Conclusions: Shifting Agendas and Policy Networks



The aim of this final chapter is to reflect on the pervasive themes which have emerged from this history of drugs policy development in prisons and to consider these in relation to the activities of policy networks and future policy agendas. The ‘problem’ of drugs in prisons has shifted from being a relatively obscure policy issue to a mainstream one. Over the four phases of policy development, drug issues within the penal system have become fully institutionalised in government policies and bureaucracies. The preceding chapters have illustrated a growing contradiction between treatment on the one hand and punishment on the other. This contradiction has become more intense, acute and difficult to contain and manage over time. In response, a significant shift has occurred from a situation of ‘no policy’ to a more explicit and defined prison drugs policy. The first phase of policy development was characterised by policy which was implicit, unstated, informal, private and internal. During the second phase, there was a move towards more formal, documented policy, taking the form of loose guidelines which were subject to local variations in implementation. The last two phases were characterised by policy which was much more explicit, formal, public and overt compared with the previous phases.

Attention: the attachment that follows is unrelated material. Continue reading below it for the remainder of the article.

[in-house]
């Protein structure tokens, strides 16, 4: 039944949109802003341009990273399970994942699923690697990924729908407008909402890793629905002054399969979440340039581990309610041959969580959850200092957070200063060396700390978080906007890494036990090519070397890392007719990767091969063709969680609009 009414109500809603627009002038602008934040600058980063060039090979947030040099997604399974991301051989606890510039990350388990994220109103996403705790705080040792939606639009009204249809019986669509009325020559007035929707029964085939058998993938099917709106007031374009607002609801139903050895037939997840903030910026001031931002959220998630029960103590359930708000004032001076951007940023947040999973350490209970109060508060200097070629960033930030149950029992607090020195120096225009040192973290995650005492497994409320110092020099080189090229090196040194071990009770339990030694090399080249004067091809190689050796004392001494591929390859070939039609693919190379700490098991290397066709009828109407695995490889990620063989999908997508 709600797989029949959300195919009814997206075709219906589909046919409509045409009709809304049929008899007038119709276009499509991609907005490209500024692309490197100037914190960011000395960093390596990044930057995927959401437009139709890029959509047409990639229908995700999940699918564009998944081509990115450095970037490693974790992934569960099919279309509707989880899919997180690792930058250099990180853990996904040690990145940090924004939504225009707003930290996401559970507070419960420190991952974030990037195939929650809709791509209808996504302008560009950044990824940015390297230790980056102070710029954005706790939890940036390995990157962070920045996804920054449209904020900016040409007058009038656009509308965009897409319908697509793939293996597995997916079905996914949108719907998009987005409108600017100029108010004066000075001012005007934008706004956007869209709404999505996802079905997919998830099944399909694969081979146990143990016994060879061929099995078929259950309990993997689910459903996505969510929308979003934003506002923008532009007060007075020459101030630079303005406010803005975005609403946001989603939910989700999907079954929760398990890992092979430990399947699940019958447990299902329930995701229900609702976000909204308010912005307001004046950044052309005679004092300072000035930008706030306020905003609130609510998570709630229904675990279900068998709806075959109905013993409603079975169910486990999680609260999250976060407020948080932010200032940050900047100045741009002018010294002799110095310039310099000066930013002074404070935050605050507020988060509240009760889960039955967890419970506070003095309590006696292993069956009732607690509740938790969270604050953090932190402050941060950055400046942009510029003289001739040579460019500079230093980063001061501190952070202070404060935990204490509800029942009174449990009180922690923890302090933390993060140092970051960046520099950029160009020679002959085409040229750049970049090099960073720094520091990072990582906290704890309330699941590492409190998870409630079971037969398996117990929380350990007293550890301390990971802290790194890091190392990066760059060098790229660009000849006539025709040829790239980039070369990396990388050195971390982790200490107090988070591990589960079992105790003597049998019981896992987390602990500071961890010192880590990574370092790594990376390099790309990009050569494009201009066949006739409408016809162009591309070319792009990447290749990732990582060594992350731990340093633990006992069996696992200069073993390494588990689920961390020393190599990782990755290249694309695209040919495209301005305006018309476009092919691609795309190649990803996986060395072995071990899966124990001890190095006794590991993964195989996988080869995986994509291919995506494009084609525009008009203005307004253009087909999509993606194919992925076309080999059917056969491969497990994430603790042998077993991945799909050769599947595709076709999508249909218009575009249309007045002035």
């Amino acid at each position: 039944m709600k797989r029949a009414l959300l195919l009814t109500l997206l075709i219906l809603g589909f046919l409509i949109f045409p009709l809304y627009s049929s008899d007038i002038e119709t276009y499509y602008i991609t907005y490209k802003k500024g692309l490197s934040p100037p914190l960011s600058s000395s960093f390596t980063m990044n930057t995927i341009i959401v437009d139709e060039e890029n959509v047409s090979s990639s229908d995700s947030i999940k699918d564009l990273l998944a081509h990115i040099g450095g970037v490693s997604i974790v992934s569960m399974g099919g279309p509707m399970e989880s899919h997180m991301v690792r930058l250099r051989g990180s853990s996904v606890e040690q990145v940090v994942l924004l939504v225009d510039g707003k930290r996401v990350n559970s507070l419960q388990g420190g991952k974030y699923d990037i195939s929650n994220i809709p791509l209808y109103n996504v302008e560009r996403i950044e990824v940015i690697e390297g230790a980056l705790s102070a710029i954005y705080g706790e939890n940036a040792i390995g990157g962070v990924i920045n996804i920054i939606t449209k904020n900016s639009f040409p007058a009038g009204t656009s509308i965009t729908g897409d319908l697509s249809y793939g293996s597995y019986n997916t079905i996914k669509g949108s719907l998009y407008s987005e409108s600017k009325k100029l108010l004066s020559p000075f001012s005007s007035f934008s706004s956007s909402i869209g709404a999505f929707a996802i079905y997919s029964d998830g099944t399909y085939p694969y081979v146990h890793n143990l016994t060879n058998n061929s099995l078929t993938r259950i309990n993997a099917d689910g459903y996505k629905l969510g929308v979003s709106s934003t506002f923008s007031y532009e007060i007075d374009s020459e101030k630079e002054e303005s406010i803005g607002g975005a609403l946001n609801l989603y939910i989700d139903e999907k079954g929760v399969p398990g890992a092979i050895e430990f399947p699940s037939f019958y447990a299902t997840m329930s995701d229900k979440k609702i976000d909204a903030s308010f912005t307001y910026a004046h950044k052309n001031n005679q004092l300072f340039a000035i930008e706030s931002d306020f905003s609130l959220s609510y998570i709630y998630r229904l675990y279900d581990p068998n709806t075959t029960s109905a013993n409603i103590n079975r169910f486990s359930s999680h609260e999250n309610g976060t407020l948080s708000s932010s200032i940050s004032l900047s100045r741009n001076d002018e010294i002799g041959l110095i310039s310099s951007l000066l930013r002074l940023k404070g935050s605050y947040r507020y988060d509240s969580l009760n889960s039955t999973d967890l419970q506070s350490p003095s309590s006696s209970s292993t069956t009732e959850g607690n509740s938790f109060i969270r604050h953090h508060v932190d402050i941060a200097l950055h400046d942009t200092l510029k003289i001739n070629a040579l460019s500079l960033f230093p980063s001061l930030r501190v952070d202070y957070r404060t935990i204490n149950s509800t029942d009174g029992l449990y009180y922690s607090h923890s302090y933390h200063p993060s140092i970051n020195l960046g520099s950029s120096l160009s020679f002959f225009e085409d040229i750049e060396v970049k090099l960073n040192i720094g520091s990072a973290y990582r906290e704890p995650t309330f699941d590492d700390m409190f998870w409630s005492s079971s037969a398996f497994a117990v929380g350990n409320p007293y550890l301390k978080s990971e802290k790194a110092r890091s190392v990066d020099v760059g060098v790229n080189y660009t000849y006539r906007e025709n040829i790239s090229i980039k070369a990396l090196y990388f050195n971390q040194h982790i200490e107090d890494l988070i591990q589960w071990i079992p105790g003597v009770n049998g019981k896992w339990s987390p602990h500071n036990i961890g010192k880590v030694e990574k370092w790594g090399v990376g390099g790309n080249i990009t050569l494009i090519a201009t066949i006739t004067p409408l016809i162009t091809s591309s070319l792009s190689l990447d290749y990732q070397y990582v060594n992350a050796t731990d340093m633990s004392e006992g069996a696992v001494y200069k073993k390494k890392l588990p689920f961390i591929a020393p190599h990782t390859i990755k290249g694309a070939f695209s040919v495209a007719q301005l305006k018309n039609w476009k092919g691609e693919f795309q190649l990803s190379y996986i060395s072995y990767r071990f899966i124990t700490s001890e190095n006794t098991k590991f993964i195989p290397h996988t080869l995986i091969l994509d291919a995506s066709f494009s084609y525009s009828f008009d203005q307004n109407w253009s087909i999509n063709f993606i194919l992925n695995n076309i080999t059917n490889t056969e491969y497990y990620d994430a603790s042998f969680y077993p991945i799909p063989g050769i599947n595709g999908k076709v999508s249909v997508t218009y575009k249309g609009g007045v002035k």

Policy Development Criminal Justice System Policy Process Drug Policy Policy Network 
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Copyright information

© Karen Duke 2003

Authors and Affiliations

  1. 1.Middlesex UniversityEngland

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